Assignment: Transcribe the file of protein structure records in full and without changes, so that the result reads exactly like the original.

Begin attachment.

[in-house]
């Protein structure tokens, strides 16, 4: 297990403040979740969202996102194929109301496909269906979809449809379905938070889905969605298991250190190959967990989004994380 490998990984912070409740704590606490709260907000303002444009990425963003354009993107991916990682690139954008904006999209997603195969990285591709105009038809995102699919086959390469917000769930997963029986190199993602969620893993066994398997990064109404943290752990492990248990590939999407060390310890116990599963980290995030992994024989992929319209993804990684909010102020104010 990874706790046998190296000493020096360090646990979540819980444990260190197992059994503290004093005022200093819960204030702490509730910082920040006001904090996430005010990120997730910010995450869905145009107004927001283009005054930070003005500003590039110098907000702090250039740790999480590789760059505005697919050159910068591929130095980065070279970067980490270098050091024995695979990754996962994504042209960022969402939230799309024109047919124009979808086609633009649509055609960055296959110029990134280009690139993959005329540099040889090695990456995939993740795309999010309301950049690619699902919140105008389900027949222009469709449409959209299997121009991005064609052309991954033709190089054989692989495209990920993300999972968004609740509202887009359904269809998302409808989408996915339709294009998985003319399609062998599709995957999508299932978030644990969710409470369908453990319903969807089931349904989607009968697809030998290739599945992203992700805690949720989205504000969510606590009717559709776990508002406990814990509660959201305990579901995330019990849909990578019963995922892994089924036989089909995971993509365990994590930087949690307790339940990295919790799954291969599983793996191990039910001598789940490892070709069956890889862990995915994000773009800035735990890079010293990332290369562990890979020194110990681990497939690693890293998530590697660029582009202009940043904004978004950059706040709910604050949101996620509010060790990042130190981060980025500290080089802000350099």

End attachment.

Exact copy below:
[in-house]
């Protein structure tokens, strides 16, 4: 297990403040979740969202996102194929109301496909269906979809449809379905938070889905969605298991250190190959967990989004994380 490998990984912070409740704590606490709260907000303002444009990425963003354009993107991916990682690139954008904006999209997603195969990285591709105009038809995102699919086959390469917000769930997963029986190199993602969620893993066994398997990064109404943290752990492990248990590939999407060390310890116990599963980290995030992994024989992929319209993804990684909010102020104010 990874706790046998190296000493020096360090646990979540819980444990260190197992059994503290004093005022200093819960204030702490509730910082920040006001904090996430005010990120997730910010995450869905145009107004927001283009005054930070003005500003590039110098907000702090250039740790999480590789760059505005697919050159910068591929130095980065070279970067980490270098050091024995695979990754996962994504042209960022969402939230799309024109047919124009979808086609633009649509055609960055296959110029990134280009690139993959005329540099040889090695990456995939993740795309999010309301950049690619699902919140105008389900027949222009469709449409959209299997121009991005064609052309991954033709190089054989692989495209990920993300999972968004609740509202887009359904269809998302409808989408996915339709294009998985003319399609062998599709995957999508299932978030644990969710409470369908453990319903969807089931349904989607009968697809030998290739599945992203992700805690949720989205504000969510606590009717559709776990508002406990814990509660959201305990579901995330019990849909990578019963995922892994089924036989089909995971993509365990994590930087949690307790339940990295919790799954291969599983793996191990039910001598789940490892070709069956890889862990995915994000773009800035735990890079010293990332290369562990890979020194110990681990497939690693890293998530590697660029582009202009940043904004978004950059706040709910604050949101996620509010060790990042130190981060980025500290080089802000350099």